The system analyzes the likelihood that an attacker could thwart a certain security scheme to steal secret information.


Copyright: – “MIT Researchers Devise a Way to Evaluate Cybersecurity Methods”


A savvy hacker can obtain secret information, such as a password, by observing a computer program’s behavior, like how much time that program spends accessing the computer’s memory.

Security approaches that completely block these “side-channel attacks” are so computationally expensive that they aren’t feasible for many real-world systems. Instead, engineers often apply what are known as obfuscation schemes that seek to limit, but not eliminate, an attacker’s ability to learn secret information.

To help engineers and scientists better understand the effectiveness of different obfuscation schemes, MIT researchers created a framework to quantitatively evaluate how much information an attacker could learn from a victim program with an obfuscation scheme in place.

Their framework, called Metior, allows the user to study how different victim programs, attacker strategies, and obfuscation scheme configurations affect the amount of sensitive information that is leaked. The framework could be used by engineers who develop microprocessors to evaluate the effectiveness of multiple security schemes and determine which architecture is most promising early in the chip design process.

“Metior helps us recognize that we shouldn’t look at these security schemes in isolation. It is very tempting to analyze the effectiveness of an obfuscation scheme for one particular victim, but this doesn’t help us understand why these attacks work. Looking at things from a higher level gives us a more holistic picture of what is actually going on,” says Peter Deutsch, a graduate student and lead author of an open-access paper on Metior.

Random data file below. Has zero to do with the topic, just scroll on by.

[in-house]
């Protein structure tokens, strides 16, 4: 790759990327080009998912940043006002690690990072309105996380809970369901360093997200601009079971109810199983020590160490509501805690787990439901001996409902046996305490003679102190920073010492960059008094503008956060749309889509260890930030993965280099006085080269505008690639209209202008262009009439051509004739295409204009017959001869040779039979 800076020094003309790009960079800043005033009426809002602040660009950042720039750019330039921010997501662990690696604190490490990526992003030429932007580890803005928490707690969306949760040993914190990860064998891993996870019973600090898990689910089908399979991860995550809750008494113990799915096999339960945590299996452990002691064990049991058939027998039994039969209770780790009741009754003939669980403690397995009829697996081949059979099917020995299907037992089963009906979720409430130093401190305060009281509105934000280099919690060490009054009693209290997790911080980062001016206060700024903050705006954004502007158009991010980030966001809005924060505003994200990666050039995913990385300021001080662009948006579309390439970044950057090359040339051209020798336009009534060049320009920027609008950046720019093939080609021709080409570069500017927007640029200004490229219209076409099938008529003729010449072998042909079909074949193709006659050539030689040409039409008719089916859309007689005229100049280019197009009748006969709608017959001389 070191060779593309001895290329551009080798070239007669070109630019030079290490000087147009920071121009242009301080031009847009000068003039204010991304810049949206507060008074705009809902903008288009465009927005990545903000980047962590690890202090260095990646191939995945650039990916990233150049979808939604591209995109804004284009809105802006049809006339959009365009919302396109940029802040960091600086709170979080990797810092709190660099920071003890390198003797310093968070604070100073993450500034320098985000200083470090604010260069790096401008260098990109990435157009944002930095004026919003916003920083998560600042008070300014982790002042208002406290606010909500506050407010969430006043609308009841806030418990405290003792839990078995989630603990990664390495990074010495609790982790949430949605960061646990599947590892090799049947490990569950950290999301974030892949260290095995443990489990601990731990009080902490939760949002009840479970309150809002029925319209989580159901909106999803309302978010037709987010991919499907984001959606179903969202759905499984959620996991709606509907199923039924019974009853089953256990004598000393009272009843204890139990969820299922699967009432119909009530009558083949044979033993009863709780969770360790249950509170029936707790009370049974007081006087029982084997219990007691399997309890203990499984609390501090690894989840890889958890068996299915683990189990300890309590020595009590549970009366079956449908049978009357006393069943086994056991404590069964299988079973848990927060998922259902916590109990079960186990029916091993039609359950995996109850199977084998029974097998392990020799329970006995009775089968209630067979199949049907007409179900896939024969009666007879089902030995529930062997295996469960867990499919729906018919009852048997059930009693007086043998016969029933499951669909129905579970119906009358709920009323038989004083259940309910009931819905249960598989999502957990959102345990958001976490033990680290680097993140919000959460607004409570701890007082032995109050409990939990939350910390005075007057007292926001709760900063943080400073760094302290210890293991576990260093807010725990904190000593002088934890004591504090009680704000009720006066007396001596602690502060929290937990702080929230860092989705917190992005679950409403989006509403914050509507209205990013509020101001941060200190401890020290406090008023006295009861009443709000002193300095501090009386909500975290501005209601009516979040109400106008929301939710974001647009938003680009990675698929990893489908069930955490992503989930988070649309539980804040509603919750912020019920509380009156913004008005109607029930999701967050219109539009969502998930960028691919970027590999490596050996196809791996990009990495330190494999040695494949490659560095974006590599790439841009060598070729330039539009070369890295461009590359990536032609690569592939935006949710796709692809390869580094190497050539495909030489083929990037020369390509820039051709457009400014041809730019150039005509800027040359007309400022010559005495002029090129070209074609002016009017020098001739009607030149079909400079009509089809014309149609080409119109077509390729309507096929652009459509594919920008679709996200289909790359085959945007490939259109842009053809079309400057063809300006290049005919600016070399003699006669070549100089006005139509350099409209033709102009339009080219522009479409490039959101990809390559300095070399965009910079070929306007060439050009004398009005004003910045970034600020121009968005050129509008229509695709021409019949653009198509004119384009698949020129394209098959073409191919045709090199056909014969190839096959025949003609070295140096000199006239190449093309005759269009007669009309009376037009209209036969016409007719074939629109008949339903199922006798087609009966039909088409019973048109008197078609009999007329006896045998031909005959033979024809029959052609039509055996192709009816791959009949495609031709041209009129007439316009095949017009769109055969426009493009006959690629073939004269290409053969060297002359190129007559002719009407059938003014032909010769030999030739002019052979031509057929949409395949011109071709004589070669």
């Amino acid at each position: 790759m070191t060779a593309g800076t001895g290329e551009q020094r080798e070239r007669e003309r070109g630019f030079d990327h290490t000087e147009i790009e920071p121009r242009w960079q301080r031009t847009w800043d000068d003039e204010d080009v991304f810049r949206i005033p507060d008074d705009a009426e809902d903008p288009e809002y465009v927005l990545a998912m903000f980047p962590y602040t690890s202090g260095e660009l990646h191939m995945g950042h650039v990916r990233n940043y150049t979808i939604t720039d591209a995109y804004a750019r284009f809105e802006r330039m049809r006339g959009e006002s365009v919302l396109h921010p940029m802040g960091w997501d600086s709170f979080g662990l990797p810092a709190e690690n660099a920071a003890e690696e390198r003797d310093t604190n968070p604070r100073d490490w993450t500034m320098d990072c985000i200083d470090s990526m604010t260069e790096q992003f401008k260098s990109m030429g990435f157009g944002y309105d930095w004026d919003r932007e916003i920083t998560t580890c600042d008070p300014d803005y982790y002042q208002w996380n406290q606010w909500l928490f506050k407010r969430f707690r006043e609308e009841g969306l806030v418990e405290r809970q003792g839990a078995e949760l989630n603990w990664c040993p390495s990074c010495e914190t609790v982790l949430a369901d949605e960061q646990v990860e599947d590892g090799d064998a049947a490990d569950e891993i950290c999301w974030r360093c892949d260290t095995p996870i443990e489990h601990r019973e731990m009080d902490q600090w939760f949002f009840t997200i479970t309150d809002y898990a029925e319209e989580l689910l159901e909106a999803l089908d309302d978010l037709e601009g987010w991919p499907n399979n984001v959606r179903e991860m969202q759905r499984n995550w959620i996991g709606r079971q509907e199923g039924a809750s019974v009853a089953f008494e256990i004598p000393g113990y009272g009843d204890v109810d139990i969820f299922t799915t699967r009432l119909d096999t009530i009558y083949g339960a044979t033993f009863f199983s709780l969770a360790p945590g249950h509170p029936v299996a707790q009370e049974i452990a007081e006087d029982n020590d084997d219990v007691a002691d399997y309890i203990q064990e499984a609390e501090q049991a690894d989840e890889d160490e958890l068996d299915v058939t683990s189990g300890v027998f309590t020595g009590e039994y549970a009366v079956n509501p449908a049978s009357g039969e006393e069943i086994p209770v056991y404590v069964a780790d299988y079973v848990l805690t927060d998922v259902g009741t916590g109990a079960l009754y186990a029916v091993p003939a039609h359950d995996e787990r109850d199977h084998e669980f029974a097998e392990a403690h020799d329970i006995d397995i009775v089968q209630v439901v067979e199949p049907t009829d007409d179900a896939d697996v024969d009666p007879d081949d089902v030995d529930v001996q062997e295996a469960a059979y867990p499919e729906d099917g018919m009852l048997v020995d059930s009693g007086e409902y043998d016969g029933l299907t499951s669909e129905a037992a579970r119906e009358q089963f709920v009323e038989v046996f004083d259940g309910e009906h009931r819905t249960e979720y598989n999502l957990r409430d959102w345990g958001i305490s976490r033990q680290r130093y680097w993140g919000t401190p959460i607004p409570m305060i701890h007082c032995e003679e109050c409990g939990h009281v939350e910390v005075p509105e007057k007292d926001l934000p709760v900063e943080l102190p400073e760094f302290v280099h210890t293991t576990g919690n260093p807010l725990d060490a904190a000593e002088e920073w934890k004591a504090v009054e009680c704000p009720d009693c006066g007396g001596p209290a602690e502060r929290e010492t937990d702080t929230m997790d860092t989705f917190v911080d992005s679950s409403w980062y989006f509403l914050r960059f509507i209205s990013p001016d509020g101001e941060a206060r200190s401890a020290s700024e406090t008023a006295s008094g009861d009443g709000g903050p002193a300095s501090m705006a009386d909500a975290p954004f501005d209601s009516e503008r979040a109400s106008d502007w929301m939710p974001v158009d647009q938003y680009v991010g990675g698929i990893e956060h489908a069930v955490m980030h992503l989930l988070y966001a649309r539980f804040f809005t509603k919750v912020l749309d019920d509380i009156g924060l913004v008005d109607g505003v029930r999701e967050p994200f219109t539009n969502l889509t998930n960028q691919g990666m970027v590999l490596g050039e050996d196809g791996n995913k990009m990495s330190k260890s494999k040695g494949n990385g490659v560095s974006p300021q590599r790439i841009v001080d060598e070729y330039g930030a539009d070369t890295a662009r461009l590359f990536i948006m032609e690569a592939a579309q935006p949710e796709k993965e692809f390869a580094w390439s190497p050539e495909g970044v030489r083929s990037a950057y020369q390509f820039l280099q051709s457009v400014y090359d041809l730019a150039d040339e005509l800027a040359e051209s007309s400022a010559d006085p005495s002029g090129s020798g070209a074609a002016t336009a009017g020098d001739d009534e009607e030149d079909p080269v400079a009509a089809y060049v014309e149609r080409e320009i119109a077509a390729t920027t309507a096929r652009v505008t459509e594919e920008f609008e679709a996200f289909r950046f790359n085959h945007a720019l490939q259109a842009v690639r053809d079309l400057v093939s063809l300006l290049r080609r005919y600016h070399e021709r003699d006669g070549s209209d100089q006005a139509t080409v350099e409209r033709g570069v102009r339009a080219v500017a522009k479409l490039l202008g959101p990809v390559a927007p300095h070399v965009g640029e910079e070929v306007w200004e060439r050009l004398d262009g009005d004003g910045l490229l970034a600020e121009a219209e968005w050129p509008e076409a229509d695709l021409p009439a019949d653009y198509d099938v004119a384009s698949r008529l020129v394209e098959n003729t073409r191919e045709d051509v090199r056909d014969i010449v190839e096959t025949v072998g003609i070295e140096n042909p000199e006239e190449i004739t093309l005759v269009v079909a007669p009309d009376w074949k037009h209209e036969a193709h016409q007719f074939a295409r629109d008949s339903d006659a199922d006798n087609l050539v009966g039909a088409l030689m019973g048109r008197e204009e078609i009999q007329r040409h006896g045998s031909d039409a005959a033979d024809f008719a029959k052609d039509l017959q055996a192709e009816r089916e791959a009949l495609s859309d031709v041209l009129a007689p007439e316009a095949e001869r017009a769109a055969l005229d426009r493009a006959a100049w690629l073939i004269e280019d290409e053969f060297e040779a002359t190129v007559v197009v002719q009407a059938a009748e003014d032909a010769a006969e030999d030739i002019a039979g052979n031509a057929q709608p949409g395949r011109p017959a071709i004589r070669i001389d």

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Deutsch’s co-authors include Weon Taek Na, an MIT graduate student in electrical engineering and computer science; Thomas Bourgeat PhD ’23, an assistant professor at the Swiss Federal Institute of Technology (EPFL); Joel Emer, an MIT professor of the practice in computer science and electrical engineering; and senior author Mengjia Yan, the Homer A. Burnell Career Development Assistant Professor of Electrical Engineering and Computer Science (EECS) at MIT and a member of the Computer Science and Artificial Intelligence Laboratory (CSAIL). The research was presented last week at the International Symposium on Computer Architecture.[…]

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